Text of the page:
Tue, 9 August 2016
“School privatization ‘strips Black people of the right to selfdetermine the kind of education their children receive,’ said the coalition.”
As the Obama administration heads into the sunset, its devastating policy of public school privatization through charters has met fierce resistance from two distinct political currents in Black America. The NAACP, at its annual convention last month, adopted a resolution calling for a halt to the spread of privately-owned charter schools. The NAACP has long been critical of charters, but the language of this year’s resolution was the strongest, yet, charging that charters contribute to an increase in school segregation and are as destructive to poor communities as predatory lending practices by banks. The civil rights group demanded an end to tax breaks and other advantages for charters and reaffirmed its support for high quality, free public education for all children. The privately appointed boards of charter schools, said the NAACP, “do not represent the public yet make decisions about how public funds are spent.”
About a week later, the Movement for Black Lives, representing more than 50 organizations, unveiled its platform on a broad range of issues, including a demand for community control of schools and for a cut-off of federal aid to school districts that are not run by elected school boards. School privatization “strips Black people of the right to selfdetermine the kind of education their children receive,” said the coalition, charging “this systematic attack” is “bankrolled by billionaire philanthropists such as Bill and Melinda Gates, the Walton Family, and Eli and Edythe Broad, and aided by the departments of Education at the federal, state, and local level.”
Cops Out of Schools
The Movement for Black Lives called for and end to Teach for America, President Obama’s favorite tool for displacing veteran educators; a moratorium on all suspensions of students; a shutdown of all juvenile detention centers; and removal of police from the schools. The coalition vowed to “build an international movement of people of African descent to force nations to ratify and recognize education as a human right, and to end privatization.” The coalition specifically called for an end to President Obama’s signature program, Race to the Top, which coerces states to increase charter schools or lose billions in federal education funding.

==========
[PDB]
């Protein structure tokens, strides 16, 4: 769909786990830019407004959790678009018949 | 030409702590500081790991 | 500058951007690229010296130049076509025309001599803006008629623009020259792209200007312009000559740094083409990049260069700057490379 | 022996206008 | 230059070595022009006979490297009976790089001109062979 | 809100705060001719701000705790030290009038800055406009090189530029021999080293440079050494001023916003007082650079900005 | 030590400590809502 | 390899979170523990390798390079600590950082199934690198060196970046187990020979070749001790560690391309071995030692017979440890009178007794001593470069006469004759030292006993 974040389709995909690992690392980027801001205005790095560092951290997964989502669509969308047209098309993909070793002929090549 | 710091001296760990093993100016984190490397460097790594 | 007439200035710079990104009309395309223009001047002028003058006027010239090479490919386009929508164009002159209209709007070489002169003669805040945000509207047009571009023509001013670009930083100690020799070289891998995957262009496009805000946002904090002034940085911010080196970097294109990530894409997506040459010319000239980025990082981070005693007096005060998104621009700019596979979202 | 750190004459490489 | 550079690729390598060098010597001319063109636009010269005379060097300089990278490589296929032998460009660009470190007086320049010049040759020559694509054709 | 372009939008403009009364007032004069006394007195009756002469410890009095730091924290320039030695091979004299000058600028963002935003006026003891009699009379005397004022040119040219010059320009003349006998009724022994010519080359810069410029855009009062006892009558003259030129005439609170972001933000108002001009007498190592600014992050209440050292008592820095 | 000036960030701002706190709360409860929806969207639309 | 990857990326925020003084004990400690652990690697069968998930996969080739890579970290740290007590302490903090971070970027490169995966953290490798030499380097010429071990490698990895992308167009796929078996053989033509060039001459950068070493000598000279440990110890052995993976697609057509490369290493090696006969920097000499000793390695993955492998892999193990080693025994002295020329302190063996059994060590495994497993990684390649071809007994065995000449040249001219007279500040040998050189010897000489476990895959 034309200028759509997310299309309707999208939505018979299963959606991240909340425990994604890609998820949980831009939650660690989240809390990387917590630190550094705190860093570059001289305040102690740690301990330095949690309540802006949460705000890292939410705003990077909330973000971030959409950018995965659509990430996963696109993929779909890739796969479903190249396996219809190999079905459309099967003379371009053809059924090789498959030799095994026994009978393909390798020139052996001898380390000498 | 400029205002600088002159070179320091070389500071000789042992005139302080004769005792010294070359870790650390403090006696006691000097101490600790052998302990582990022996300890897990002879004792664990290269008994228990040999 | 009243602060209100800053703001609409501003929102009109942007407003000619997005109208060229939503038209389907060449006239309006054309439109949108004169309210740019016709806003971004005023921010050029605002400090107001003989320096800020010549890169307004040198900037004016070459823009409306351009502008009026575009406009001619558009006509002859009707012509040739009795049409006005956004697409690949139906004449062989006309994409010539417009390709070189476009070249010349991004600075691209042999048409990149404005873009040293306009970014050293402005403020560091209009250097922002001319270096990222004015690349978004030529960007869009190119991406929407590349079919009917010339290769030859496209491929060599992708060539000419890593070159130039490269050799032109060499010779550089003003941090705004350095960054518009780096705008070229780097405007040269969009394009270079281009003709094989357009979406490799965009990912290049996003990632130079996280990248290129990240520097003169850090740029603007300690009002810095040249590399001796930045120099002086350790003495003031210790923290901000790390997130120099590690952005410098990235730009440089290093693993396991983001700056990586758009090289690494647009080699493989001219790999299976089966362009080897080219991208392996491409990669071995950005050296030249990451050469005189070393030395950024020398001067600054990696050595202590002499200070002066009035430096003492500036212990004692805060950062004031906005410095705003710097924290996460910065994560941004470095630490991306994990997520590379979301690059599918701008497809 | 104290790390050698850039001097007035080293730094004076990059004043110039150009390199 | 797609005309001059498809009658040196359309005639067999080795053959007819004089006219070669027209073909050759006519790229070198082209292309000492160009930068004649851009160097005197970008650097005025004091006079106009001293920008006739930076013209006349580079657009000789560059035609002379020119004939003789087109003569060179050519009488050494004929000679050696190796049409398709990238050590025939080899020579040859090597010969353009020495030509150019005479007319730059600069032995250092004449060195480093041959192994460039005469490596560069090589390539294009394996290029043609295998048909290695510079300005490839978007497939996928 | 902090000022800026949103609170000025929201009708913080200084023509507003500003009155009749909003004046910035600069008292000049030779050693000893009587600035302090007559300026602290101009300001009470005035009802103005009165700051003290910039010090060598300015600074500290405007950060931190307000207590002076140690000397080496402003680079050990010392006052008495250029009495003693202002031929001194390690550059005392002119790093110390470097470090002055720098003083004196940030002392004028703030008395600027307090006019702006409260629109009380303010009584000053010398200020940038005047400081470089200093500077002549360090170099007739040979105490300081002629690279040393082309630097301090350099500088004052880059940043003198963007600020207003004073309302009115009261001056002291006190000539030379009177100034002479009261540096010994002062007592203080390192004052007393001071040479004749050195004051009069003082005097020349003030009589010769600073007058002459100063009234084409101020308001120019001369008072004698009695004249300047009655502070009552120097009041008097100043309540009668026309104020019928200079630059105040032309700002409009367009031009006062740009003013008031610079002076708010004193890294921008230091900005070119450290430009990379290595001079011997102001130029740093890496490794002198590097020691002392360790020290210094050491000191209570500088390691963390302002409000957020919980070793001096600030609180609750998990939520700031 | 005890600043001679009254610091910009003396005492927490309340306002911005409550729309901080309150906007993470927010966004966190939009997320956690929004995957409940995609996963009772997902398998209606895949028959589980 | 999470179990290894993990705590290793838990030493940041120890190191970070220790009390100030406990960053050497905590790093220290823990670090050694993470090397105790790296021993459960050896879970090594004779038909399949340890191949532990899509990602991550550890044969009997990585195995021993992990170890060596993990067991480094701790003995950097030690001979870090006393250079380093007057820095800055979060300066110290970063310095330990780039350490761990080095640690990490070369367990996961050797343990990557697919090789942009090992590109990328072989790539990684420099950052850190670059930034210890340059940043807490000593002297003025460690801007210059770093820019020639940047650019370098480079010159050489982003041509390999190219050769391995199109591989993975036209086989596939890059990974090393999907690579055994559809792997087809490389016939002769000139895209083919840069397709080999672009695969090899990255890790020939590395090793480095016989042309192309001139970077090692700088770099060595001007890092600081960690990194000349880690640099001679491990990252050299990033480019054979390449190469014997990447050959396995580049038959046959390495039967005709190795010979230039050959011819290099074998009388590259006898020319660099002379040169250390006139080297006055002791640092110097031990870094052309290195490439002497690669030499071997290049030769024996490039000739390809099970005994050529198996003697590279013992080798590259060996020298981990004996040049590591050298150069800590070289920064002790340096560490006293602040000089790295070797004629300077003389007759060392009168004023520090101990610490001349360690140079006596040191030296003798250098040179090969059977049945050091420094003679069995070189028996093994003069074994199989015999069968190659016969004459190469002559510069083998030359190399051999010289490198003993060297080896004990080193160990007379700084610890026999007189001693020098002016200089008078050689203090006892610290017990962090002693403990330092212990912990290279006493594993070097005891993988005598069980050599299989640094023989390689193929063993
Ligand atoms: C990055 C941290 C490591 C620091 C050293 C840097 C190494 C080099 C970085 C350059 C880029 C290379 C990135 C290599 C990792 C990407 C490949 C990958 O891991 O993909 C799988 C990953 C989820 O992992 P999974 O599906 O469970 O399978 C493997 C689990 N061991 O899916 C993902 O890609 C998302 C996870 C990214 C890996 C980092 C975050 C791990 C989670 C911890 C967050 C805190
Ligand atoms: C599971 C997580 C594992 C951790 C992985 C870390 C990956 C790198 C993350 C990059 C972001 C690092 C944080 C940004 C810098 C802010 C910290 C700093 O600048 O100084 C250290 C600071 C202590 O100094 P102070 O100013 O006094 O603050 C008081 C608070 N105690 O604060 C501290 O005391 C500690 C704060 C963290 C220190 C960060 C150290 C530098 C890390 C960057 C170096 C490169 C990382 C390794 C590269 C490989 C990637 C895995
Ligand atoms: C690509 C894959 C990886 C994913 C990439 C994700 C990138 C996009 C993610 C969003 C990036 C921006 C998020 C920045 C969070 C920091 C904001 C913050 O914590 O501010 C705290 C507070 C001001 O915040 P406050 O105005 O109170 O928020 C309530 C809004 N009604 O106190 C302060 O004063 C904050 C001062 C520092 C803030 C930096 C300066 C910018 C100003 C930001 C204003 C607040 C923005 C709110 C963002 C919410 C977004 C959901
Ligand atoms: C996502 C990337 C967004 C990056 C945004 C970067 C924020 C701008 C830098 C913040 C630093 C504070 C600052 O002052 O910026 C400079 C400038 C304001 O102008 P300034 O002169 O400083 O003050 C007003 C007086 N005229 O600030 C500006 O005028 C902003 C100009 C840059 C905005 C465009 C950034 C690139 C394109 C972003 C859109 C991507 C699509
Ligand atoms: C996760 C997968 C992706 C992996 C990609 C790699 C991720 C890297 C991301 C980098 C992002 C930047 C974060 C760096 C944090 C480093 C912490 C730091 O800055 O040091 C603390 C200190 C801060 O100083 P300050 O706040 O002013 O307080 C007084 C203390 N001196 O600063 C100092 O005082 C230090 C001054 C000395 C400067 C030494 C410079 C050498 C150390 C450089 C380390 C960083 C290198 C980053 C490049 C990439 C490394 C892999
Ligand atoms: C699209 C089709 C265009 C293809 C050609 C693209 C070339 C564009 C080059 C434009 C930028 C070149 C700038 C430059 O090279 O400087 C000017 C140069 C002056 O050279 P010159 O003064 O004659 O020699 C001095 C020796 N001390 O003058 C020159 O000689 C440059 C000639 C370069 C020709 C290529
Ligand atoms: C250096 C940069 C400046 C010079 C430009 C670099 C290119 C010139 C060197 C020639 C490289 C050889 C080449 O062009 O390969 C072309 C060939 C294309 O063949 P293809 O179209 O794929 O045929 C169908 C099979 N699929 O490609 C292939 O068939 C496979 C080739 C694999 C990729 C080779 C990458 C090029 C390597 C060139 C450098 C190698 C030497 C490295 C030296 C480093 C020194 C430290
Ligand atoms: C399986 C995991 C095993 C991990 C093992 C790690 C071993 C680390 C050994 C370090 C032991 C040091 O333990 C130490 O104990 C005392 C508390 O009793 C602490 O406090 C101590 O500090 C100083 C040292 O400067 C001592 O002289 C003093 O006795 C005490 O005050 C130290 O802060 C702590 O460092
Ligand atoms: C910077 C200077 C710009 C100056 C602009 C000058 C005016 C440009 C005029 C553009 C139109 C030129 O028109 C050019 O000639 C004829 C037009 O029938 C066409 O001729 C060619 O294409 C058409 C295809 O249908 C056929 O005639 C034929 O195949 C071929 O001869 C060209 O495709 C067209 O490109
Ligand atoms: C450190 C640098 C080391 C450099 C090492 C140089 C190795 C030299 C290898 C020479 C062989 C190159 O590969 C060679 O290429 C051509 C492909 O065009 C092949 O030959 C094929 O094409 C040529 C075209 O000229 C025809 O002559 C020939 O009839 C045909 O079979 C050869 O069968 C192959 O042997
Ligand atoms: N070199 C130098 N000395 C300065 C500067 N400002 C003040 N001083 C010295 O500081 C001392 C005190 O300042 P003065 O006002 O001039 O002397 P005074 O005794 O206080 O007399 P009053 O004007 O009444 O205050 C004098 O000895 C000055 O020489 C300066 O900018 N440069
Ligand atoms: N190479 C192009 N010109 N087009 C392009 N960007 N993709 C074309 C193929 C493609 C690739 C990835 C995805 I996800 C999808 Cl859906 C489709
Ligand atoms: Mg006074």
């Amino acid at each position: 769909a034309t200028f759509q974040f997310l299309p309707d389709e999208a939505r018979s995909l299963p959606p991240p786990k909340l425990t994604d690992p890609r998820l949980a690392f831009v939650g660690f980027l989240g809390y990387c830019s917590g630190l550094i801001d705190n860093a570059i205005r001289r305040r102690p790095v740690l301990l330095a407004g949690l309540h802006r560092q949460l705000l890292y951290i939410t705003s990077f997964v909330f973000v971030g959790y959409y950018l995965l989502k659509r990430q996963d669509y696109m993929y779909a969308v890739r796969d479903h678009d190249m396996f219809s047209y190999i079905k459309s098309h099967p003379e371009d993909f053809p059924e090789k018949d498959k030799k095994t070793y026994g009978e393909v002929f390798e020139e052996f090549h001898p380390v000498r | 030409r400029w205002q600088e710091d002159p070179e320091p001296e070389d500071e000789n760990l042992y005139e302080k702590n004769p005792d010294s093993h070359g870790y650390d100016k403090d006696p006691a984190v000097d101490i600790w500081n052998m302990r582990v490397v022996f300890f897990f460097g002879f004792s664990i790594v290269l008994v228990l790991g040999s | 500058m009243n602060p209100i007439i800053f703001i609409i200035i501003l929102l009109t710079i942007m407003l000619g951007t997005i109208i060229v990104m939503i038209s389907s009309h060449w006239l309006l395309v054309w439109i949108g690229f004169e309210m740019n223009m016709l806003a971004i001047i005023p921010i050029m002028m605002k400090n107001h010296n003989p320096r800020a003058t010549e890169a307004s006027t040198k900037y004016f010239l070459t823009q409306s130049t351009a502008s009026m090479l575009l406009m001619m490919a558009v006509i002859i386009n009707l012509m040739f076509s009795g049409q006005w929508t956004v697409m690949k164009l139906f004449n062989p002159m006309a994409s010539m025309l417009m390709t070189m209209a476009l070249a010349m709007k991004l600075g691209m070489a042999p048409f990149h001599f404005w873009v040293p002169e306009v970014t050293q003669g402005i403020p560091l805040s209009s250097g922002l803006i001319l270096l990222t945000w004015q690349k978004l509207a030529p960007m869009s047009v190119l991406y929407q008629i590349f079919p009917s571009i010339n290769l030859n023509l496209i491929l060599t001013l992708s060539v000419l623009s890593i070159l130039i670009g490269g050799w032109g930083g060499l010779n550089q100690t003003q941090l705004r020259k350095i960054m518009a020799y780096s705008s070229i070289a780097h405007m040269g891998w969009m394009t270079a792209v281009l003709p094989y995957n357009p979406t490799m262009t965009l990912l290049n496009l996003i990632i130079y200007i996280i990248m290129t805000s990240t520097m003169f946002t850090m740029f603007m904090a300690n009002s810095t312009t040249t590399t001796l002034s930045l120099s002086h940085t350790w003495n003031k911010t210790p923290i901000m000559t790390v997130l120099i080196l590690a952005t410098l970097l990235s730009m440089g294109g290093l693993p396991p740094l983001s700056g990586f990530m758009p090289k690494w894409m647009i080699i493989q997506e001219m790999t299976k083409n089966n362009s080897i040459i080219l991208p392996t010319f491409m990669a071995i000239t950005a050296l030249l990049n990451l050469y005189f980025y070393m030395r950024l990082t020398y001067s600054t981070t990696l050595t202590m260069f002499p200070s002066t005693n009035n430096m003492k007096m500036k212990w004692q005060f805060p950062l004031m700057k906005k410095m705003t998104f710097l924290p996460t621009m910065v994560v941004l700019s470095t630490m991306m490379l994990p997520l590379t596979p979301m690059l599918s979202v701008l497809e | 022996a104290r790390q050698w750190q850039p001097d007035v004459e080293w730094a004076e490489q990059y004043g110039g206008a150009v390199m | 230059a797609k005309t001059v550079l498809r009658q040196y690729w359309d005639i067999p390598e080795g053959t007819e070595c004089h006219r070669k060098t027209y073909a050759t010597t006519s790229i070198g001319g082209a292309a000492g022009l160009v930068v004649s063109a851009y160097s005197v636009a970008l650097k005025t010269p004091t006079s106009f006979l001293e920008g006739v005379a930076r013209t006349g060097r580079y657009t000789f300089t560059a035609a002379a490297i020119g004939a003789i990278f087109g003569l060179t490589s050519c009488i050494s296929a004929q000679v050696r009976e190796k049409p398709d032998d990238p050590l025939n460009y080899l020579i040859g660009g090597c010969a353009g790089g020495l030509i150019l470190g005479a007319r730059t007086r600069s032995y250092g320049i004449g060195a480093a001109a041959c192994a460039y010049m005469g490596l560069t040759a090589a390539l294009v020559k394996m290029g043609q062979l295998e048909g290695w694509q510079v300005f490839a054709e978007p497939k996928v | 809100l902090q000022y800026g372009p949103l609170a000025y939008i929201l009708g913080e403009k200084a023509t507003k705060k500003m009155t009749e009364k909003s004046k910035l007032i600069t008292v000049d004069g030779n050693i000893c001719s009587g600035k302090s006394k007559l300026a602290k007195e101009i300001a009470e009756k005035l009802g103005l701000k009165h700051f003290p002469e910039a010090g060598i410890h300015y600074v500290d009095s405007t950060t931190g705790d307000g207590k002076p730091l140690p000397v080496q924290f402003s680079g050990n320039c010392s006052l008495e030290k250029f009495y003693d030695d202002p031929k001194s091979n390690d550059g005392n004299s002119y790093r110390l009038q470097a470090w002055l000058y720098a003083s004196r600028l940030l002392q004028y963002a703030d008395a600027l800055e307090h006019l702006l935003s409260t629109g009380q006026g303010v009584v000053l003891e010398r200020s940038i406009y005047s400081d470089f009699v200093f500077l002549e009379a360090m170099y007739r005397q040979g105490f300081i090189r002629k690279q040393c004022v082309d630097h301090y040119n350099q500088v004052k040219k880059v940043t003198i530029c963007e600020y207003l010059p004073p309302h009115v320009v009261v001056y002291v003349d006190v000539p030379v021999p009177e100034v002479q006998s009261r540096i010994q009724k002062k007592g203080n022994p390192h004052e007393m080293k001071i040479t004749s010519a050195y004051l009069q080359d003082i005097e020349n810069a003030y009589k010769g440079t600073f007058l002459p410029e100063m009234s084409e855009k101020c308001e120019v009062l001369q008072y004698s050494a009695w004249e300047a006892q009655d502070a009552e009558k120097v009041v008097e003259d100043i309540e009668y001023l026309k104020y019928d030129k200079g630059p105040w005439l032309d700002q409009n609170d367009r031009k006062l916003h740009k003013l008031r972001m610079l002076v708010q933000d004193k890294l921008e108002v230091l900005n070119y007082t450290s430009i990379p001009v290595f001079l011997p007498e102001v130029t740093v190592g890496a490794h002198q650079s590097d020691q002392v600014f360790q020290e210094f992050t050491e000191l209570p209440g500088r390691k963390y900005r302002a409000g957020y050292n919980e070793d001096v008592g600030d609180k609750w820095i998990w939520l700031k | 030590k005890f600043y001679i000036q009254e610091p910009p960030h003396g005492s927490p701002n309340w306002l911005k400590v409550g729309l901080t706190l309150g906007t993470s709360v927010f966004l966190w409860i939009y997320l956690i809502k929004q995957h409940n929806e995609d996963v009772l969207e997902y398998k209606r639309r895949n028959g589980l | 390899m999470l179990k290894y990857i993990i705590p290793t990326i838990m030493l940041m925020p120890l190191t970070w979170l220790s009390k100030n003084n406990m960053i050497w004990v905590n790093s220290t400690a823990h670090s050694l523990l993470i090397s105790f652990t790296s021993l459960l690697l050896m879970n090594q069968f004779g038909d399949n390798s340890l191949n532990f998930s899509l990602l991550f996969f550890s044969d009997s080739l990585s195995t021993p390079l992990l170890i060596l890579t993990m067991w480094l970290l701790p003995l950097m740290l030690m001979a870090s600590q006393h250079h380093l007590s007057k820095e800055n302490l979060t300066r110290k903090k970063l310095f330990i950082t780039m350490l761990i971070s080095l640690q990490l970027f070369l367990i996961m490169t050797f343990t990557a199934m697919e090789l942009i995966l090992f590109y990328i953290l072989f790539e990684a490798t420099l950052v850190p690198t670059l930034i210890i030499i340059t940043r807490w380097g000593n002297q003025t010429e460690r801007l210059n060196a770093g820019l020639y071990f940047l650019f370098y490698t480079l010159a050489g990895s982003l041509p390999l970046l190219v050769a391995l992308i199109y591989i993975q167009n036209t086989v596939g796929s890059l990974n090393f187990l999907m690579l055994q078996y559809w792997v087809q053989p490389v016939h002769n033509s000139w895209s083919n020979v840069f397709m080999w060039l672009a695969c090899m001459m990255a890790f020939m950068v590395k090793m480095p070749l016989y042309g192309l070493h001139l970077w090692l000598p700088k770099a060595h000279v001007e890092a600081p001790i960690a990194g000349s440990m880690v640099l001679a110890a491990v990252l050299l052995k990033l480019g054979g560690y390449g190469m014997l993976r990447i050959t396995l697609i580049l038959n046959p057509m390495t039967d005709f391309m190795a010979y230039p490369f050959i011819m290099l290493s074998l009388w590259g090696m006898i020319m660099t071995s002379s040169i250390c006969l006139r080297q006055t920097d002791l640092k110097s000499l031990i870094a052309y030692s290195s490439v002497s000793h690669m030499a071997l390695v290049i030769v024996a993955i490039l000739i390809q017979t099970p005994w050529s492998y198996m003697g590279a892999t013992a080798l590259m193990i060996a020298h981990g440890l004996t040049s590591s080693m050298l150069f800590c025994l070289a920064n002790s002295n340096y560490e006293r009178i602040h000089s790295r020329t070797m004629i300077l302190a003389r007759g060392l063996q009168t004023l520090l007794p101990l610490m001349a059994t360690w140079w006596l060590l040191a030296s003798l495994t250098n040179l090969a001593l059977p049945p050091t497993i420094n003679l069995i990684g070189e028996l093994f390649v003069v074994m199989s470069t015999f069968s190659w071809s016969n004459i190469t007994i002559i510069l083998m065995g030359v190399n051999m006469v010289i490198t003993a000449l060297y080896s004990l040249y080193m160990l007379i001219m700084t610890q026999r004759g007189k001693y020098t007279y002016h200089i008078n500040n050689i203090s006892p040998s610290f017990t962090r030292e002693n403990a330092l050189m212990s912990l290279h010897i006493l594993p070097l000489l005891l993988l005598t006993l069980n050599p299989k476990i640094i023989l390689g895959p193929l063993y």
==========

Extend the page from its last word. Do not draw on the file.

The NAACP, which most often acts as a virtual annex of the Democratic Party, and the Movement for Black Lives, which has righteously refused to endorse any party or political candidate, are both on the same page when it comes to charter schools. Indeed, the NAACP resolution cites the work of the grassroots organization Journey for Justice, an alliance of community, youth, and parent-led organizations in 21 cities across the country, which also worked on the Movement for Black Lives platform on charter schools. The convergence on this issue between two very different Black political tendencies shows that there is a growing, principled consensus in Black America on the need for democracy in public education, through community control of schools. The struggle for Black self-determination is inseparable from defense of public education.
For Black Agenda Radio, I’m Glen Ford. On the web, go to BlackAgendaReport.com.
BAR executive editor Glen Ford can be contacted at Glen.Ford@BlackAgendaReport.com.